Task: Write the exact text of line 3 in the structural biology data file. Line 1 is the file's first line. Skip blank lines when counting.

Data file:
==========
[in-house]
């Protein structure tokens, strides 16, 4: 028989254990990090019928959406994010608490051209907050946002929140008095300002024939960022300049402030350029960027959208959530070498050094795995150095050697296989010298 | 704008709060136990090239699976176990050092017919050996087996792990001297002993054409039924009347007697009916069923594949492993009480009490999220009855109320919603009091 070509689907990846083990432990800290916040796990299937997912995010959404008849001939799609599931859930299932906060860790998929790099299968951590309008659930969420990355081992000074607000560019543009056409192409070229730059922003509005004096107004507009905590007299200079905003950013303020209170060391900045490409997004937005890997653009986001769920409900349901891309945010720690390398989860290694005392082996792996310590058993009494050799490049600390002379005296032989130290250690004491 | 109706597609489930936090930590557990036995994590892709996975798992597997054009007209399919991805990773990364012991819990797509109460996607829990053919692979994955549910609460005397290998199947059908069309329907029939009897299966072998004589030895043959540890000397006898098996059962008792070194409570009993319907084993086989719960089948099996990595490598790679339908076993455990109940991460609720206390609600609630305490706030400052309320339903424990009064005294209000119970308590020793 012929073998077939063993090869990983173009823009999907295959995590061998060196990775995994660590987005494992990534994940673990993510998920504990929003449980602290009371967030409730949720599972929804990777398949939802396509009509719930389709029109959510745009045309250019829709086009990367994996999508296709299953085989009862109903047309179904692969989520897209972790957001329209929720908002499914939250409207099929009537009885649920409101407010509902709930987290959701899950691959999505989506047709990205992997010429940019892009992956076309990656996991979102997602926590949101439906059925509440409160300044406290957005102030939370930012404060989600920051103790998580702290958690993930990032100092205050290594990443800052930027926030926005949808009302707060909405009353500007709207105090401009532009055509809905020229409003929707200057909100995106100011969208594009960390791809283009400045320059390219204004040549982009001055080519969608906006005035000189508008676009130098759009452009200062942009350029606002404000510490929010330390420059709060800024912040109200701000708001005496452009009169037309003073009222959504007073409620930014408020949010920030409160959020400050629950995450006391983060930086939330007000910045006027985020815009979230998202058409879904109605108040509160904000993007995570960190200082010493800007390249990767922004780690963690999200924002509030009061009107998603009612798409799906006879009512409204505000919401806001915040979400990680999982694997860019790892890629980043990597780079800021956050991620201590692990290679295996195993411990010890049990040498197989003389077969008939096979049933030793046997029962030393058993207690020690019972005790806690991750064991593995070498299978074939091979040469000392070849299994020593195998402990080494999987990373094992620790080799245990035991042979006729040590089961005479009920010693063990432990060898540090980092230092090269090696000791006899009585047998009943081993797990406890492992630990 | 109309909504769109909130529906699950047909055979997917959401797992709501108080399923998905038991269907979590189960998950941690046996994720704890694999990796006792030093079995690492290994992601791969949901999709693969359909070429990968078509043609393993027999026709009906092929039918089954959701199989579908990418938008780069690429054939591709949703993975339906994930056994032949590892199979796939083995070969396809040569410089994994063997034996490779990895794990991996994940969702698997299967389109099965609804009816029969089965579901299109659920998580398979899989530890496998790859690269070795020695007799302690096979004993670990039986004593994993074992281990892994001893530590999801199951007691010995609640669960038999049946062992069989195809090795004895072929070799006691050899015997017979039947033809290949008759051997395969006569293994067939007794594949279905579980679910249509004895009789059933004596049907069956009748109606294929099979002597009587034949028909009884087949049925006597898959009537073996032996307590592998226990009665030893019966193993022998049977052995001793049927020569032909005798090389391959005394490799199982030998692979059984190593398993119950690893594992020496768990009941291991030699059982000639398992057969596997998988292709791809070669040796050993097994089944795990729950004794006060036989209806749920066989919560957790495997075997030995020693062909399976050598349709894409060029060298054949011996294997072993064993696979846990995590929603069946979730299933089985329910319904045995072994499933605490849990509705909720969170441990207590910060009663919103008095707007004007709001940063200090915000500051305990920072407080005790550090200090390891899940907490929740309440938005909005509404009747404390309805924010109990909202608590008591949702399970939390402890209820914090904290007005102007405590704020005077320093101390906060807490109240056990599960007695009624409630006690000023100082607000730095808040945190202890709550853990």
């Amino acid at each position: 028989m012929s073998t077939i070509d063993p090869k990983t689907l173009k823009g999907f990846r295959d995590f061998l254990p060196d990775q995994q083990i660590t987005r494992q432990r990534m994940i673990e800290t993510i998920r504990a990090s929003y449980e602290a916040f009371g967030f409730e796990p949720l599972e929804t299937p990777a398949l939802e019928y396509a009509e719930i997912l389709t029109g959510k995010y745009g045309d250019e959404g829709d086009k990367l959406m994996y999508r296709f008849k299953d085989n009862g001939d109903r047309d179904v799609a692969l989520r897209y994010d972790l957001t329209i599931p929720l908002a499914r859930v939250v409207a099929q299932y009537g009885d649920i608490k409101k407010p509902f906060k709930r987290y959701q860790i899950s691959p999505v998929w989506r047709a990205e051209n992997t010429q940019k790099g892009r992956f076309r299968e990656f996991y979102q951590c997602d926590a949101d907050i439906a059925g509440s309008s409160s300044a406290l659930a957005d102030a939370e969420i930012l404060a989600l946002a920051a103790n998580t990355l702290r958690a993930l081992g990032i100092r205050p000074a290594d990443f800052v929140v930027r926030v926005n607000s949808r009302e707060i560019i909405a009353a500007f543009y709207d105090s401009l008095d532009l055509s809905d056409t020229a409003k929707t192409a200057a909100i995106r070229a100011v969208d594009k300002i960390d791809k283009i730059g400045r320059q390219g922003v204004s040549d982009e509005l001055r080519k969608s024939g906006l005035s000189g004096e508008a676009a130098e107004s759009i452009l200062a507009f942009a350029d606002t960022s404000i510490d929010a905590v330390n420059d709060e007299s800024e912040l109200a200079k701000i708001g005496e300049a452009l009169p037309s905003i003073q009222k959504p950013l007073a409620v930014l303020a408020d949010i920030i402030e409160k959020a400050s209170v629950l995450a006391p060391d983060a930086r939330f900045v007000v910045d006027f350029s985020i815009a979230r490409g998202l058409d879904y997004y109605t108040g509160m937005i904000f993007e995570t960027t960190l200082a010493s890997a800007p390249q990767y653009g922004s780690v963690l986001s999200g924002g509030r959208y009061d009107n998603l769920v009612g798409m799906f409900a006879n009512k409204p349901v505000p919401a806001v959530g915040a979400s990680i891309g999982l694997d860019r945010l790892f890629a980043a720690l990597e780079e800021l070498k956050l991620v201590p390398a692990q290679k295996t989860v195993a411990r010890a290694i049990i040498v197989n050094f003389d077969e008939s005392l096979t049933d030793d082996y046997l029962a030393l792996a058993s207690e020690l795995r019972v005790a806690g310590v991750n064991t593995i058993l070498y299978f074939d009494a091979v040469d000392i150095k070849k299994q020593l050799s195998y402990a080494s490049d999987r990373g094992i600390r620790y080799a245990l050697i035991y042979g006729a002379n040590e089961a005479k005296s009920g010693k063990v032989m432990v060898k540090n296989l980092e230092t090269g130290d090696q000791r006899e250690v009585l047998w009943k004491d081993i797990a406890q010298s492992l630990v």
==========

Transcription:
């Amino acid at each position: 028989m012929s073998t077939i070509d063993p090869k990983t689907l173009k823009g999907f990846r295959d995590f061998l254990p060196d990775q995994q083990i660590t987005r494992q432990r990534m994940i673990e800290t993510i998920r504990a990090s929003y449980e602290a916040f009371g967030f409730e796990p949720l599972e929804t299937p990777a398949l939802e019928y396509a009509e719930i997912l389709t029109g959510k995010y745009g045309d250019e959404g829709d086009k990367l959406m994996y999508r296709f008849k299953d085989n009862g001939d109903r047309d179904v799609a692969l989520r897209y994010d972790l957001t329209i599931p929720l908002a499914r859930v939250v409207a099929q299932y009537g009885d649920i608490k409101k407010p509902f906060k709930r987290y959701q860790i899950s691959p999505v998929w989506r047709a990205e051209n992997t010429q940019k790099g892009r992956f076309r299968e990656f996991y979102q951590c997602d926590a949101d907050i439906a059925g509440s309008s409160s300044a406290l659930a957005d102030a939370e969420i930012l404060a989600l946002a920051a103790n998580t990355l702290r958690a993930l081992g990032i100092r205050p000074a290594d990443f800052v929140v930027r926030v926005n607000s949808r009302e707060i560019i909405a009353a500007f543009y709207d105090s401009l008095d532009l055509s809905d056409t020229a409003k929707t192409a200057a909100i995106r070229a100011v969208d594009k300002i960390d791809k283009i730059g400045r320059q390219g922003v204004s040549d982009e509005l001055r080519k969608s024939g906006l005035s000189g004096e508008a676009a130098e107004s759009i452009l200062a507009f942009a350029d606002t960022s404000i510490d929010a905590v330390n420059d709060e007299s800024e912040l109200a200079k701000i708001g005496e300049a452009l009169p037309s905003i003073q009222k959504p950013l007073a409620v930014l303020a408020d949010i920030i402030e409160k959020a400050s209170v629950l995450a006391p060391d983060a930086r939330f900045v007000v910045d006027f350029s985020i815009a979230r490409g998202l058409d879904y997004y109605t108040g509160m937005i904000f993007e995570t960027t960190l200082a010493s890997a800007p390249q990767y653009g922004s780690v963690l986001s999200g924002g509030r959208y009061d009107n998603l769920v009612g798409m799906f409900a006879n009512k409204p349901v505000p919401a806001v959530g915040a979400s990680i891309g999982l694997d860019r945010l790892f890629a980043a720690l990597e780079e800021l070498k956050l991620v201590p390398a692990q290679k295996t989860v195993a411990r010890a290694i049990i040498v197989n050094f003389d077969e008939s005392l096979t049933d030793d082996y046997l029962a030393l792996a058993s207690e020690l795995r019972v005790a806690g310590v991750n064991t593995i058993l070498y299978f074939d009494a091979v040469d000392i150095k070849k299994q020593l050799s195998y402990a080494s490049d999987r990373g094992i600390r620790y080799a245990l050697i035991y042979g006729a002379n040590e089961a005479k005296s009920g010693k063990v032989m432990v060898k540090n296989l980092e230092t090269g130290d090696q000791r006899e250690v009585l047998w009943k004491d081993i797990a406890q010298s492992l630990v």